Author: Jack Latimore and Clare Land
Last Monday night, the ABC’s 4 Corners program directed the nation’s attention to the horrific violations occurring within the Northern Territory’s juvenile justice system. A series of leaked images taken from inside the Don Dale Youth Detention Centre revealed that Aboriginal boys as young as 13 had endured forms of torture comparable to the abuses committed against inmates of the notorious Abu Ghraib prison.
By breakfast time Tuesday morning, Australia’s prime minister Malcolm Turnbull had announced that a royal commission would be established to investigate the treatment of children within the NT’s justice system.
The story had other immediate impacts. The territory’s correction’s minister John Elferink was fired by his chief, Adam Giles. After taking on the portfolio himself, Giles next announced that a new juvenile detention facility would be built. Then he called the police to ask if the prison officers in the vision had done anything illegal.
While Elferink was held accountable, Giles and other territory ministers and their political colleagues in the federal government – from the PM to his NT-based Indigenous affairs minister Nigel Scullion – until recently claimed no prior knowledge of the abuses. As the week wore on the media and public became increasingly aware of the contents of Michael Vita’s 2015 NT Youth Detention Report and a 2014 NT Children’s Commissioner investigative report into correction services specifically at the Don Dale facility.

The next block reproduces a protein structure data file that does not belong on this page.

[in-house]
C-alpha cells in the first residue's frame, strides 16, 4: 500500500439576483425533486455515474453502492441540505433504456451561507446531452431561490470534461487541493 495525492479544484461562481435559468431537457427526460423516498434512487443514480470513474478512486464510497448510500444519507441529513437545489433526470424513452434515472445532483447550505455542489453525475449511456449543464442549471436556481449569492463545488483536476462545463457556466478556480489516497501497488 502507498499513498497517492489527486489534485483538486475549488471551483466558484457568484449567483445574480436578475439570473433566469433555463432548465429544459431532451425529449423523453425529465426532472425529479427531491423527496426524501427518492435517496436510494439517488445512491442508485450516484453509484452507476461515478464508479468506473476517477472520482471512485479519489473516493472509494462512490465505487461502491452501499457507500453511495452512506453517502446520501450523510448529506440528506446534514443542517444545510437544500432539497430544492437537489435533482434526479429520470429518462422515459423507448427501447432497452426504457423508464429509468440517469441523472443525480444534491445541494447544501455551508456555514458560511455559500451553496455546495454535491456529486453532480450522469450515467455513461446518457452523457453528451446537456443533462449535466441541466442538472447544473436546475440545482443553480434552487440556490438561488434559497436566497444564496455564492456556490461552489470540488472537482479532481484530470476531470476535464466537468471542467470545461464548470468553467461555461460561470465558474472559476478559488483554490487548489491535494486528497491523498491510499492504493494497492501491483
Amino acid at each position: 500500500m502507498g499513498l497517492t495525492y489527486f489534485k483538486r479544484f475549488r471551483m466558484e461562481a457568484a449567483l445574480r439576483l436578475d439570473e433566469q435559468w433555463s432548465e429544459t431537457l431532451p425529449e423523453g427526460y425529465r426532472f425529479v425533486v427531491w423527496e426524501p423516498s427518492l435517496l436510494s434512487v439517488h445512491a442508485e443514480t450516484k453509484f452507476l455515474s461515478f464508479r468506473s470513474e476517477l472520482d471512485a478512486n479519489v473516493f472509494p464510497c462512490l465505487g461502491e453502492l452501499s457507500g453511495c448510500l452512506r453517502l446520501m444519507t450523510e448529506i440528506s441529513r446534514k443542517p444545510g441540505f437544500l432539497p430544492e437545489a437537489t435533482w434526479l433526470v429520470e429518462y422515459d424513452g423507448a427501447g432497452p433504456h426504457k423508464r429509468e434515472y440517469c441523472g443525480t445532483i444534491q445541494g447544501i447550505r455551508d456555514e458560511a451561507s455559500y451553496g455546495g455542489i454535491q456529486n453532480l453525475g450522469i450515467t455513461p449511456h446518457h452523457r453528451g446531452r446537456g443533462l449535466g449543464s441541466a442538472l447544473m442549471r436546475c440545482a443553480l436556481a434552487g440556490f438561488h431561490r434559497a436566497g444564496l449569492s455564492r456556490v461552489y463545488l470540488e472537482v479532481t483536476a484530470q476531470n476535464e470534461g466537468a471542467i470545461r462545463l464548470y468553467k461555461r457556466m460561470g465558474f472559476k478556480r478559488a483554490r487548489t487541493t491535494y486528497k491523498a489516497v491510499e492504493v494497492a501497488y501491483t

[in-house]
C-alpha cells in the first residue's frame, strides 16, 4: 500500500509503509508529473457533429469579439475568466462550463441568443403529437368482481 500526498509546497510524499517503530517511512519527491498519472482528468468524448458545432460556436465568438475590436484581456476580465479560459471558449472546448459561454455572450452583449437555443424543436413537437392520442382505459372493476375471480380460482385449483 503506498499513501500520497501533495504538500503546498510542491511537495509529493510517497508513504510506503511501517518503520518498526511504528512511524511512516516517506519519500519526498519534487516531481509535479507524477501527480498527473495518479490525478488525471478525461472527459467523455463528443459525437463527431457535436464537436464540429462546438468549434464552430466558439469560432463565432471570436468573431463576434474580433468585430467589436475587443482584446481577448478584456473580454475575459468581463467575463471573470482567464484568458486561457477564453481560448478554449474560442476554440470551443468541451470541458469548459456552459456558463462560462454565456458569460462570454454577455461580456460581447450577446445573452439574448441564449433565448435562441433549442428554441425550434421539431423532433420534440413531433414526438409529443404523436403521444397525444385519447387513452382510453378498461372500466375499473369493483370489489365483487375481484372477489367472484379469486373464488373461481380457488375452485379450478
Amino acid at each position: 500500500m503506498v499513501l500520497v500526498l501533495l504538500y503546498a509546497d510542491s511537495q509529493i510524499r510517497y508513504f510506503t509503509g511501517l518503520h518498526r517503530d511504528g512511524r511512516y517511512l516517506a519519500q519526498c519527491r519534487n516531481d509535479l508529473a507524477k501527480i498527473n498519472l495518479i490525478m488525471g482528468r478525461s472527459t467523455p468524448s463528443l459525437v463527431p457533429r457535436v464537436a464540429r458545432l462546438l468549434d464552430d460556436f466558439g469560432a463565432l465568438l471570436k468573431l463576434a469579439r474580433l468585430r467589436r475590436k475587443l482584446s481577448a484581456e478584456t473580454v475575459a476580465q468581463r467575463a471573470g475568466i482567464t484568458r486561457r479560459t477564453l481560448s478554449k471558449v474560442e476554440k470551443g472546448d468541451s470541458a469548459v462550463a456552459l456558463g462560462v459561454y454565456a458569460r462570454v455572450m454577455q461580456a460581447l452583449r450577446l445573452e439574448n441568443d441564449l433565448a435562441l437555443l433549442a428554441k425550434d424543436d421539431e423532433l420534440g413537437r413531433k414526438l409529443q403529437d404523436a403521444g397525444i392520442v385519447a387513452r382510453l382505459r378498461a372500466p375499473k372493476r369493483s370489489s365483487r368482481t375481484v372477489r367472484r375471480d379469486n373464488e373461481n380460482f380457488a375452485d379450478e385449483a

In addition to those investigations, affected families of detained juveniles, concerned citizens, expert civil advocates, lawyers and extensive community media coverage had all repeatedly raised these matters publicly since as early as 2014. Yet those voices – from the Territory and further a field – were wilfully disregarded by the political hierarchy.